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ABSTRACT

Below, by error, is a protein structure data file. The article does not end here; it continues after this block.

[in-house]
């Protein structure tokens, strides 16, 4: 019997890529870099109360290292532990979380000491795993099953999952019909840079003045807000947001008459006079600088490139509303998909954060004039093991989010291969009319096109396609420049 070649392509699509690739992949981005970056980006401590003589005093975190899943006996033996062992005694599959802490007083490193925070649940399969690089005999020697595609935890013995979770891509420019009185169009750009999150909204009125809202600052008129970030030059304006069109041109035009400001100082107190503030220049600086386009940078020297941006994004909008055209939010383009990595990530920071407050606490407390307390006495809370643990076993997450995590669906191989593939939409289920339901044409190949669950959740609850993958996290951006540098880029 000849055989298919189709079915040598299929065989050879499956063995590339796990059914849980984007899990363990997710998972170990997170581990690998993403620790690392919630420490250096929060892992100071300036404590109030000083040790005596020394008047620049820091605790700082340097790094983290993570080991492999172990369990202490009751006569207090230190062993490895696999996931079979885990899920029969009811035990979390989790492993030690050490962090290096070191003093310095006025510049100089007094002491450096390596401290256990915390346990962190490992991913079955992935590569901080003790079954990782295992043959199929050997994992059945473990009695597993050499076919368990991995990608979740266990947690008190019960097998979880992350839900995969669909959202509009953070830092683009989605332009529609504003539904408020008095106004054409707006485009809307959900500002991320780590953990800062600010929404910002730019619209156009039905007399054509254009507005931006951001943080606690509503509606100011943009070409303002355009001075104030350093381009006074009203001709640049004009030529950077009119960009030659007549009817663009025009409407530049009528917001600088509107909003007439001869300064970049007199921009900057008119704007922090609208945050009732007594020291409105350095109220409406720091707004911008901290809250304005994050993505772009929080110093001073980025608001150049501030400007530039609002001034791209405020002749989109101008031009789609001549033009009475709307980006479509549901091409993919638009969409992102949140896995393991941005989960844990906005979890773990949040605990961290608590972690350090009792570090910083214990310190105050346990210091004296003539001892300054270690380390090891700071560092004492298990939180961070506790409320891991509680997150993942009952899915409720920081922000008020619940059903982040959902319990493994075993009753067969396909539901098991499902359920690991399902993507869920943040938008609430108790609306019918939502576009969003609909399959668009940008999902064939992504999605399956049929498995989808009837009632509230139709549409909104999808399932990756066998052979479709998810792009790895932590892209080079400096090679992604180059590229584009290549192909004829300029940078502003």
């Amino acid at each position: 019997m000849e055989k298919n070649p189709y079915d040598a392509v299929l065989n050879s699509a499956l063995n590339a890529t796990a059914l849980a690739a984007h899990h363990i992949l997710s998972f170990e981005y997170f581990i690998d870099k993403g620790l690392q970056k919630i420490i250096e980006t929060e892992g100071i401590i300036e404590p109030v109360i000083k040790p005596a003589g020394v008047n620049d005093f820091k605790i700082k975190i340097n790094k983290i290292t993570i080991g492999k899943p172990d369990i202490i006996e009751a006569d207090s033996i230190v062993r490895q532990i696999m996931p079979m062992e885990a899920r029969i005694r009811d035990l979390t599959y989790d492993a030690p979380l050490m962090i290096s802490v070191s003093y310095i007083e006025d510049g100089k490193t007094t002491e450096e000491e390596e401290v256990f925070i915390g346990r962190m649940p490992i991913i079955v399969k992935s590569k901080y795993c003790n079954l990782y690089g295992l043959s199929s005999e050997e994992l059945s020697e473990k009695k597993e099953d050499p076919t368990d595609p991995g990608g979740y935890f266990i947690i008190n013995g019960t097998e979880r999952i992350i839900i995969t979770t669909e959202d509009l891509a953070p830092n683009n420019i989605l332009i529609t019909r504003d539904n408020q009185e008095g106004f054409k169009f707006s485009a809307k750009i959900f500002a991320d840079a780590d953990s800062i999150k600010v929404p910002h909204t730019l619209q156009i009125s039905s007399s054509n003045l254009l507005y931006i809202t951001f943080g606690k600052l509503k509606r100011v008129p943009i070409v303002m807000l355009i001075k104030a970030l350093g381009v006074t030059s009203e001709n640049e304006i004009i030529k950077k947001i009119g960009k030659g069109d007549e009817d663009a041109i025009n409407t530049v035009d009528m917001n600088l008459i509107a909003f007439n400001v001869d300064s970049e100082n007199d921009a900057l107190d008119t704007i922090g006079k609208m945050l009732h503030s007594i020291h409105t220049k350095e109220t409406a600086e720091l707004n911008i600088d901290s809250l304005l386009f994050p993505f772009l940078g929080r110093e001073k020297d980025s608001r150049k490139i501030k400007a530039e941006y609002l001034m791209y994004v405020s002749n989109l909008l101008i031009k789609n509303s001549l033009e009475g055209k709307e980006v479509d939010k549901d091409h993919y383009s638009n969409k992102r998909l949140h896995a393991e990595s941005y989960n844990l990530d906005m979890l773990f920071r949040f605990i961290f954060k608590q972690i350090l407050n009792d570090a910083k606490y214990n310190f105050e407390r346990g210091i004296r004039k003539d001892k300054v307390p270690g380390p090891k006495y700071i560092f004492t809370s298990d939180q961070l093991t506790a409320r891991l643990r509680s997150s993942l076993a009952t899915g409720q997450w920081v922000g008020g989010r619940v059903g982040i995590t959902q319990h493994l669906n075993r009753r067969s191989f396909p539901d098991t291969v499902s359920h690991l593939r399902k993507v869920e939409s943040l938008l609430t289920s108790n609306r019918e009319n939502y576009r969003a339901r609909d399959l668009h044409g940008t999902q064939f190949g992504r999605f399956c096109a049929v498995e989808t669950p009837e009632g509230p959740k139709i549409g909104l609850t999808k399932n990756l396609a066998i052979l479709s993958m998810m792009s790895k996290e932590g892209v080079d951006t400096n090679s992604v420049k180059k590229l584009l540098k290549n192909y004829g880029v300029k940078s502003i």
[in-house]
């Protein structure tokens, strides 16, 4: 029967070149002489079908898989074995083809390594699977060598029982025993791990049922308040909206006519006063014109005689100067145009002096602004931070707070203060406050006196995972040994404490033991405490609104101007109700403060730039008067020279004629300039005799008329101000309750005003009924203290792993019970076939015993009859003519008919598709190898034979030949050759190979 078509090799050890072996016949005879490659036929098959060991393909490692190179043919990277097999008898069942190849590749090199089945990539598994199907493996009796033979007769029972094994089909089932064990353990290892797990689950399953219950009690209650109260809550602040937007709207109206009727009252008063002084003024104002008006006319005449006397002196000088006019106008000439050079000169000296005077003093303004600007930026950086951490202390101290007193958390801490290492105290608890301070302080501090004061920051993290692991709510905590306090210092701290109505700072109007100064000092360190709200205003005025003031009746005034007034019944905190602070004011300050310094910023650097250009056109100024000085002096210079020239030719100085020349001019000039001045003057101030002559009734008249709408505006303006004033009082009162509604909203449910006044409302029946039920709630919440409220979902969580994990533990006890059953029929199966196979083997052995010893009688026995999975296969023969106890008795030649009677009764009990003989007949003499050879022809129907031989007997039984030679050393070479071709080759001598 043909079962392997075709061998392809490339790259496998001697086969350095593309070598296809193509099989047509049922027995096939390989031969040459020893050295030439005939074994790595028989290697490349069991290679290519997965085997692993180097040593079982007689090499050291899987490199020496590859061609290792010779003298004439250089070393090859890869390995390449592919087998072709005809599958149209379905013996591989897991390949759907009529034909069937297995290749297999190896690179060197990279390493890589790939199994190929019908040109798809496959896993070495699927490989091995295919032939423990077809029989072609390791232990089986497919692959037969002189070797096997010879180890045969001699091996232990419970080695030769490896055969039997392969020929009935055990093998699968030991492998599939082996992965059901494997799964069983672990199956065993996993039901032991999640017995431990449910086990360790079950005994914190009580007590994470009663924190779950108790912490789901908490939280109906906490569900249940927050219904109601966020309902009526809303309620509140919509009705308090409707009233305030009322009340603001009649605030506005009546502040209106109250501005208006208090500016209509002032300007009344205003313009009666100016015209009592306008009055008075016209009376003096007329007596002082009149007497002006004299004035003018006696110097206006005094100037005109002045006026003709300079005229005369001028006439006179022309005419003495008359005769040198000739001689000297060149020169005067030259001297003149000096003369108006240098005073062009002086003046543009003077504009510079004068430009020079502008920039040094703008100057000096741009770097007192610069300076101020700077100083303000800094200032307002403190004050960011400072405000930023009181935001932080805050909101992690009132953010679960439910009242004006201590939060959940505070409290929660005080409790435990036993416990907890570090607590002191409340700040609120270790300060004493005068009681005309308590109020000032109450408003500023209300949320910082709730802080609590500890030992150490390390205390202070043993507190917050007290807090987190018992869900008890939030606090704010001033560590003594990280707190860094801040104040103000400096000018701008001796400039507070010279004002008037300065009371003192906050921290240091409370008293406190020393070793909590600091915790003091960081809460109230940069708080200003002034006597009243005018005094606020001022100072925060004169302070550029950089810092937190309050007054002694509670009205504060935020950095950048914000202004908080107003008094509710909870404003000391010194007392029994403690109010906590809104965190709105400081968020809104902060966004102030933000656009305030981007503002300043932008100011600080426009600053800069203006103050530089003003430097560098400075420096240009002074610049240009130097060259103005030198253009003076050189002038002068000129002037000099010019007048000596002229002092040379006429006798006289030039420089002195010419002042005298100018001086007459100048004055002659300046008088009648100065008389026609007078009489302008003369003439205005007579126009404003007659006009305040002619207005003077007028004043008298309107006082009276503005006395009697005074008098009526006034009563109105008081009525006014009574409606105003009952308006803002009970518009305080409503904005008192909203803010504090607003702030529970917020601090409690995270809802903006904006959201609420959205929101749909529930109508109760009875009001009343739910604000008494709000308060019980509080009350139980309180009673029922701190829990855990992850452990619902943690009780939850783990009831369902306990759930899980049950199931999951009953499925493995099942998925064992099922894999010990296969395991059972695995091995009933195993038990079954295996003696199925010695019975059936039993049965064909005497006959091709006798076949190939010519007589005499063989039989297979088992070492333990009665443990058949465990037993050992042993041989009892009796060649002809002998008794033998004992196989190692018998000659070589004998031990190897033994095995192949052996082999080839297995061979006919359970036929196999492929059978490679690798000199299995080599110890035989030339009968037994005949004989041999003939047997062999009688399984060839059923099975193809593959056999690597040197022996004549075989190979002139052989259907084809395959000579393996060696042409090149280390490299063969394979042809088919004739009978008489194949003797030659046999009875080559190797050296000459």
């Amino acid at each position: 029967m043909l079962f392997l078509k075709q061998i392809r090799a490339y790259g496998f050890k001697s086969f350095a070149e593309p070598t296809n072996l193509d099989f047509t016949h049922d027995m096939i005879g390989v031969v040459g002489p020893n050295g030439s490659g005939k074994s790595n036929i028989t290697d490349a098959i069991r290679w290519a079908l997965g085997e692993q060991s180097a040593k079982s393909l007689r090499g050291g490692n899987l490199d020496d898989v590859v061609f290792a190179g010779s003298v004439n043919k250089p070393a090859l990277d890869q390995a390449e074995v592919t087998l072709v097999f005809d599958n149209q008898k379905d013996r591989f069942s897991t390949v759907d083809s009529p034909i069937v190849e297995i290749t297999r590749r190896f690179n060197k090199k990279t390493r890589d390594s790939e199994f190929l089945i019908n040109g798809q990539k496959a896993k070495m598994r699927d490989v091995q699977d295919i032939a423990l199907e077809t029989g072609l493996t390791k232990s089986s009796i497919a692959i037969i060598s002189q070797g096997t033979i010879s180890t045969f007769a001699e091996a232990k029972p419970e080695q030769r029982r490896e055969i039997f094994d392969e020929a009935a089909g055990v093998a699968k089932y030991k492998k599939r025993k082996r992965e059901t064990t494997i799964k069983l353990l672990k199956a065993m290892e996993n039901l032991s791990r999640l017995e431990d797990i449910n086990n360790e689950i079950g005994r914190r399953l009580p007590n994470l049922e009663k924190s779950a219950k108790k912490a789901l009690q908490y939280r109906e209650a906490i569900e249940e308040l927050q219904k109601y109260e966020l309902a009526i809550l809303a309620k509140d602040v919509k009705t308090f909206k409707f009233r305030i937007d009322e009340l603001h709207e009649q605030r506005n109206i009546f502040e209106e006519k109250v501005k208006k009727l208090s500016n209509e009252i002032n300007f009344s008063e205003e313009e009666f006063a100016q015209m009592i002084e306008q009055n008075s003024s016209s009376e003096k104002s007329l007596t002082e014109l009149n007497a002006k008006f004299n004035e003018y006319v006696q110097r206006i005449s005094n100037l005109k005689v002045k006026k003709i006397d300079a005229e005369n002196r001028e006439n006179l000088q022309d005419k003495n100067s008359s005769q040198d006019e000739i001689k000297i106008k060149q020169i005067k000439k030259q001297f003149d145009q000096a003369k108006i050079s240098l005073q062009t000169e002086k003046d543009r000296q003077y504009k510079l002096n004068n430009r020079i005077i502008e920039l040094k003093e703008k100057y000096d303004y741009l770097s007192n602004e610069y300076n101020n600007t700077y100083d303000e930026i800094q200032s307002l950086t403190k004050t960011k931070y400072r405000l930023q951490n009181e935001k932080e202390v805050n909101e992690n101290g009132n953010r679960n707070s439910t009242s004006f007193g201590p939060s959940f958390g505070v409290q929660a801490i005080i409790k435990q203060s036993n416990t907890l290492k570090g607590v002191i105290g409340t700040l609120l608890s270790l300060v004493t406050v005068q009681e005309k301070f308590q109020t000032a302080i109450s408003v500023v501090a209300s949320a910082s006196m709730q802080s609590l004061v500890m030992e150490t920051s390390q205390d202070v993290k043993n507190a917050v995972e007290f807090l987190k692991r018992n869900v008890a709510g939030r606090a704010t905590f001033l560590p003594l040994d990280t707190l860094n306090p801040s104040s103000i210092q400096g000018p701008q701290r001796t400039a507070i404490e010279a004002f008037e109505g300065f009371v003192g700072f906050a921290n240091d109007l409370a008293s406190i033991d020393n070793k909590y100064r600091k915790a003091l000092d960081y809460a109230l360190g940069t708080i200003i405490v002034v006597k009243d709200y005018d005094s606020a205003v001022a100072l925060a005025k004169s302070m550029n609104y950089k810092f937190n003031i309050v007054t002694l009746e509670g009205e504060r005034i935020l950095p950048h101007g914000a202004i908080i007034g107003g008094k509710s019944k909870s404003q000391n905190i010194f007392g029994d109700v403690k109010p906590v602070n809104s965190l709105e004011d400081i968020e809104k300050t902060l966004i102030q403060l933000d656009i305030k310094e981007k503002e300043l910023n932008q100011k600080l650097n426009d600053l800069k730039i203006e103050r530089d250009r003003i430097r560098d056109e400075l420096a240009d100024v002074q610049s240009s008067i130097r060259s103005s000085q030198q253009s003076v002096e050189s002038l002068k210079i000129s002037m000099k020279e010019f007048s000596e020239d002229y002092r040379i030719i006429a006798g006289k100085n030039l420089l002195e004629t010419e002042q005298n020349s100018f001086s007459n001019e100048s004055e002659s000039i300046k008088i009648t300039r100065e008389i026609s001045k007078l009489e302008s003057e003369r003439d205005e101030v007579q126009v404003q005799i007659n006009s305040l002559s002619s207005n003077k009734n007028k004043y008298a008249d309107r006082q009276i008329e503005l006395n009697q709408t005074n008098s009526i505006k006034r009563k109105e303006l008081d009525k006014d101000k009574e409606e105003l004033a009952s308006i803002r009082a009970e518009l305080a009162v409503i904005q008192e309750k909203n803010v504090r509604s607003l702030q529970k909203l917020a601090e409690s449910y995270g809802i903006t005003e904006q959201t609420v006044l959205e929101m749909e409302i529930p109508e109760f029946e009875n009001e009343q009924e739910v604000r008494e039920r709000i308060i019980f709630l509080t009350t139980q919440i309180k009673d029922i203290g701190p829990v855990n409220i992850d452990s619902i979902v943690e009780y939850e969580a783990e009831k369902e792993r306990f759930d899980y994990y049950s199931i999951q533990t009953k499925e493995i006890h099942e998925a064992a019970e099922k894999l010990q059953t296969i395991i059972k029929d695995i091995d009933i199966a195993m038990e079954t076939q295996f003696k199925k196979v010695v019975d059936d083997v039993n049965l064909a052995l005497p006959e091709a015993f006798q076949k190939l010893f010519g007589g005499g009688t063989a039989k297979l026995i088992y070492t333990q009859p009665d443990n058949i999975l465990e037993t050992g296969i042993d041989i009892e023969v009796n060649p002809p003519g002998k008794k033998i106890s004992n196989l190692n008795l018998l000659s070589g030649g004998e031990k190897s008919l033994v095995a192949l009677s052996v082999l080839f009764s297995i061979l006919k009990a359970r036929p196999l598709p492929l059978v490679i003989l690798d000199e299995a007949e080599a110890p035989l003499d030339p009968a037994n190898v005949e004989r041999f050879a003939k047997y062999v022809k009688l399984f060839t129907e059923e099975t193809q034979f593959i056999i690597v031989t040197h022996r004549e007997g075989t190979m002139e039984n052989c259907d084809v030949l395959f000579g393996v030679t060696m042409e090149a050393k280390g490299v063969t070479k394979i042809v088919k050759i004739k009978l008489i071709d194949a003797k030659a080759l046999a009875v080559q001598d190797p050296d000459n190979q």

Amidst debates over the impacts of immigration, cities and towns across the United States have alternately opposed or welcomed unauthorized immigrants. Although their “illegal immigration relief acts” and “sanctuary laws” are typically justified in terms of law and order, they also grow from divergent hopes, concerns, and assumptions about newcomers’ integration and effects on local revitalization. These issues have gained importance beyond central cities with the suburbanization of immigration and the economic decline of older suburbs in recent decades. This article explores the case of two adjacent, formerly industrial towns in suburban Philadelphia, examining local leaders’ respective rationale for seeking to incorporate unauthorized immigrants in Norristown and to restrict their settlement and employment in neighboring Bridgeport. Despite their obvious similarities, these towns’ distinct experiences of race, migration, and revitalization explain much of their divergent responses.